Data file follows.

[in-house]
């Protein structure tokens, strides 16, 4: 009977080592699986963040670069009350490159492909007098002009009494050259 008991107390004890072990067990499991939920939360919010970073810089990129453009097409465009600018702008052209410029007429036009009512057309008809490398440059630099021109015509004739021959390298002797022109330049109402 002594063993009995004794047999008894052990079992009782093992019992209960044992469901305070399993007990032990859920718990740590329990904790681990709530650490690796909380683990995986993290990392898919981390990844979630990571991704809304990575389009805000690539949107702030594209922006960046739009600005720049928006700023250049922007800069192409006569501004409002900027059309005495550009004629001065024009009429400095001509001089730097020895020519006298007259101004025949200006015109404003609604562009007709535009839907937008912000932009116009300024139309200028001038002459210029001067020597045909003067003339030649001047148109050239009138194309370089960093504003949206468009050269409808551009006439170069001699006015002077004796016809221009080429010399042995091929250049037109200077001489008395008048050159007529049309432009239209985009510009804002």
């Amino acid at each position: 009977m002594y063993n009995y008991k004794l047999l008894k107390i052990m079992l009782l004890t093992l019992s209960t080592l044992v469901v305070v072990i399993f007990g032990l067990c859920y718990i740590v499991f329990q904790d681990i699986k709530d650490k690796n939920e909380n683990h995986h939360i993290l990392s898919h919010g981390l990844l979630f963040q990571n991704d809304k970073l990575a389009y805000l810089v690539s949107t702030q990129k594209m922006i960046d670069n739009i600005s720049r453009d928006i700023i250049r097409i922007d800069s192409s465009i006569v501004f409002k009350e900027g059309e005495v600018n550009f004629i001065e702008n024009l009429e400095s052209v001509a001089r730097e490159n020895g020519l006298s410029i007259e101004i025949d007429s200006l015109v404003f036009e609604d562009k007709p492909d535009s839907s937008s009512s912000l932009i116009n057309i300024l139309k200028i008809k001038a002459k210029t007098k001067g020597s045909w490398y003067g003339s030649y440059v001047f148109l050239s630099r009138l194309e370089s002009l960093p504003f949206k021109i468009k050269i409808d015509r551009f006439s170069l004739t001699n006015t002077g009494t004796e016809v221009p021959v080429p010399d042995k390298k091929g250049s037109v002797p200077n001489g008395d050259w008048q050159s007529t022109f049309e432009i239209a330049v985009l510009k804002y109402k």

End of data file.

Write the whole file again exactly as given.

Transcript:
[in-house]
């Protein structure tokens, strides 16, 4: 009977080592699986963040670069009350490159492909007098002009009494050259 008991107390004890072990067990499991939920939360919010970073810089990129453009097409465009600018702008052209410029007429036009009512057309008809490398440059630099021109015509004739021959390298002797022109330049109402 002594063993009995004794047999008894052990079992009782093992019992209960044992469901305070399993007990032990859920718990740590329990904790681990709530650490690796909380683990995986993290990392898919981390990844979630990571991704809304990575389009805000690539949107702030594209922006960046739009600005720049928006700023250049922007800069192409006569501004409002900027059309005495550009004629001065024009009429400095001509001089730097020895020519006298007259101004025949200006015109404003609604562009007709535009839907937008912000932009116009300024139309200028001038002459210029001067020597045909003067003339030649001047148109050239009138194309370089960093504003949206468009050269409808551009006439170069001699006015002077004796016809221009080429010399042995091929250049037109200077001489008395008048050159007529049309432009239209985009510009804002």
């Amino acid at each position: 009977m002594y063993n009995y008991k004794l047999l008894k107390i052990m079992l009782l004890t093992l019992s209960t080592l044992v469901v305070v072990i399993f007990g032990l067990c859920y718990i740590v499991f329990q904790d681990i699986k709530d650490k690796n939920e909380n683990h995986h939360i993290l990392s898919h919010g981390l990844l979630f963040q990571n991704d809304k970073l990575a389009y805000l810089v690539s949107t702030q990129k594209m922006i960046d670069n739009i600005s720049r453009d928006i700023i250049r097409i922007d800069s192409s465009i006569v501004f409002k009350e900027g059309e005495v600018n550009f004629i001065e702008n024009l009429e400095s052209v001509a001089r730097e490159n020895g020519l006298s410029i007259e101004i025949d007429s200006l015109v404003f036009e609604d562009k007709p492909d535009s839907s937008s009512s912000l932009i116009n057309i300024l139309k200028i008809k001038a002459k210029t007098k001067g020597s045909w490398y003067g003339s030649y440059v001047f148109l050239s630099r009138l194309e370089s002009l960093p504003f949206k021109i468009k050269i409808d015509r551009f006439s170069l004739t001699n006015t002077g009494t004796e016809v221009p021959v080429p010399d042995k390298k091929g250049s037109v002797p200077n001489g008395d050259w008048q050159s007529t022109f049309e432009i239209a330049v985009l510009k804002y109402k």